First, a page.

This memoir is essentially an expansion of a much-lauded essay Page wrote for the New Yorker in 2007. Literary agents love to sell a book idea to a publisher based on something that has already been successful, although too often the book is a watered-down version of what was good about the original. In this case, however, details underscore the point: Page's careful rendering of the date a family friend dies, the verbatim police report from a serious car accident, the addresses of childhood homes -- this exactness is not a description of the author's character, but an experience of it.
As Page puts it, "Learning to make connections with people -- much as I desperately wanted to -- was a bewildering process, for they kept changing, and I felt like an alien, always about to be exposed. . . . Not only did I not see the forest for the trees; I was so intensely distracted that I missed the trees for the species of lichen on their bark."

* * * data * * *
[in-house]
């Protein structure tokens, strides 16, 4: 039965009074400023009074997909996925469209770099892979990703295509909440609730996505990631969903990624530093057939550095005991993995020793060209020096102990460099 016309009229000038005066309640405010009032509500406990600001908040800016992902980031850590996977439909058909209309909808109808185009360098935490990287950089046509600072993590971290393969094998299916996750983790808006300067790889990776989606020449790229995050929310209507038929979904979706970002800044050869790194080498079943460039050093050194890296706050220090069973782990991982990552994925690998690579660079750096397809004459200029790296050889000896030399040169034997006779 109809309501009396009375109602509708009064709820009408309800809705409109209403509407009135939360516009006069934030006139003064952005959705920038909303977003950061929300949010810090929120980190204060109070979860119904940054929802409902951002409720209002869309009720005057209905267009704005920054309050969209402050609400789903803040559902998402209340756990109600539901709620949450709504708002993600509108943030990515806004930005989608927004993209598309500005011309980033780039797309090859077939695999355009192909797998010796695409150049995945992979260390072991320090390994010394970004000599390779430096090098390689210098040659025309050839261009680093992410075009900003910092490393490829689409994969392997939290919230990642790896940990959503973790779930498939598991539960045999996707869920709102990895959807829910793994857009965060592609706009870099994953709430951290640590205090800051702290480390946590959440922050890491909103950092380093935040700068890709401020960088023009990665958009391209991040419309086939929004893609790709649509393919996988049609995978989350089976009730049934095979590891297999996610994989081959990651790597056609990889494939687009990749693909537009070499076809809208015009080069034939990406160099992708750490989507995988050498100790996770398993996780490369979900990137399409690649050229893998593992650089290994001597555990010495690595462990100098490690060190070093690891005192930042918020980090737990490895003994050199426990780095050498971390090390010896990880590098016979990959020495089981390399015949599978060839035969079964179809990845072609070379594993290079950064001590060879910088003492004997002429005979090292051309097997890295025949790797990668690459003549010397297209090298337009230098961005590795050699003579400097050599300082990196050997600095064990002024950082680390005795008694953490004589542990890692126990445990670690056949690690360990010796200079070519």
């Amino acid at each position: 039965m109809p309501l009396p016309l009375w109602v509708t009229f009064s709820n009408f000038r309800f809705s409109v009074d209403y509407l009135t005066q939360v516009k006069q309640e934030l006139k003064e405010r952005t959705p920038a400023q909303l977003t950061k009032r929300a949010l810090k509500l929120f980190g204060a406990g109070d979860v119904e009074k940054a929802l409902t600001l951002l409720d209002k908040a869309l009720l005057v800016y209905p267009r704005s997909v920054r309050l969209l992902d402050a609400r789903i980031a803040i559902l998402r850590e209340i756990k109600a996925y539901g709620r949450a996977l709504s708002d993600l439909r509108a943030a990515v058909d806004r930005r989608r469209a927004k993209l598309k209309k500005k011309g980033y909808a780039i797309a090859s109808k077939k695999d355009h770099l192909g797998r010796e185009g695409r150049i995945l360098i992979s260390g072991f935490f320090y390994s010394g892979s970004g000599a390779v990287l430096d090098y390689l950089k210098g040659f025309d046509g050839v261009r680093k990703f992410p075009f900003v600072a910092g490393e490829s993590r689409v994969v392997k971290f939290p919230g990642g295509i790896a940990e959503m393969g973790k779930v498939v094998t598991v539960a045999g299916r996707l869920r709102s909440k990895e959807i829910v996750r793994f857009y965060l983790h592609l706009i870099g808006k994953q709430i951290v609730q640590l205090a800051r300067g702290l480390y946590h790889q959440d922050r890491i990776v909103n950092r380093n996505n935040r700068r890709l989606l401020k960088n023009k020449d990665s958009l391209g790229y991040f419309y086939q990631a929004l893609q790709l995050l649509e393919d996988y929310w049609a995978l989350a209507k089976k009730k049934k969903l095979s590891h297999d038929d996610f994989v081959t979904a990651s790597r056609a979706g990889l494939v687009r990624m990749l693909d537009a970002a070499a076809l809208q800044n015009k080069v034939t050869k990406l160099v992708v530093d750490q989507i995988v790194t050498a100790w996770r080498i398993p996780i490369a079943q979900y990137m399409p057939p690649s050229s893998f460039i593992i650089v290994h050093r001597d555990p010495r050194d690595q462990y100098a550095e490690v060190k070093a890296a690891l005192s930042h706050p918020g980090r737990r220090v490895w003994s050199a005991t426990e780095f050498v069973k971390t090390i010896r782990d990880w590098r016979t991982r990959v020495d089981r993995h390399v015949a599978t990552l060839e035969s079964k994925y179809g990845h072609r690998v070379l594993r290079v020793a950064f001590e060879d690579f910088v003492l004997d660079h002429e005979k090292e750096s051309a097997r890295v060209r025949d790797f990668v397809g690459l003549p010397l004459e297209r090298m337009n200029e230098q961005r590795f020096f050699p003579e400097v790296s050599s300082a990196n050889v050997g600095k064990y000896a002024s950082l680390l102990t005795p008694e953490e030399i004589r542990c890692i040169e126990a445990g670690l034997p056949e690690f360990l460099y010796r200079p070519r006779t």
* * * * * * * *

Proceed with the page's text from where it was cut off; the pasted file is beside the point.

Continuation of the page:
Yet he does connect, and profoundly. His prose becomes the most luminous and wrenching when he writes of dearly beloveds, from his steadfast and protective parents who afforded their difficult son every chance at success, to his lifelong best friend, Annie, his two ex-wives and three sons, and a Cecil B. DeMille-sized cast of others. He explains:
"Once somebody becomes a part of my life, I will let them out only for the most urgent of reasons. Death doesn't count. I'm not priding myself on my loyalty here: I'm loyal enough but my brain simply isn't agile enough to comprehend such seismic changes, and the world with my parents . . . and other people I've loved, is no more imaginable to me than the world without clouds, the color green or the city of London."
Page does not glorify or mythologize his condition, nor does he render a portrait of a soul victimized by circumstance. The view from this window is merely one of the human condition, painted in emotions known to us all, yet rarely so finely drawn.
Dunn is the author of two memoirs, "Not by Accident" and "Faith in Carlos Gomez."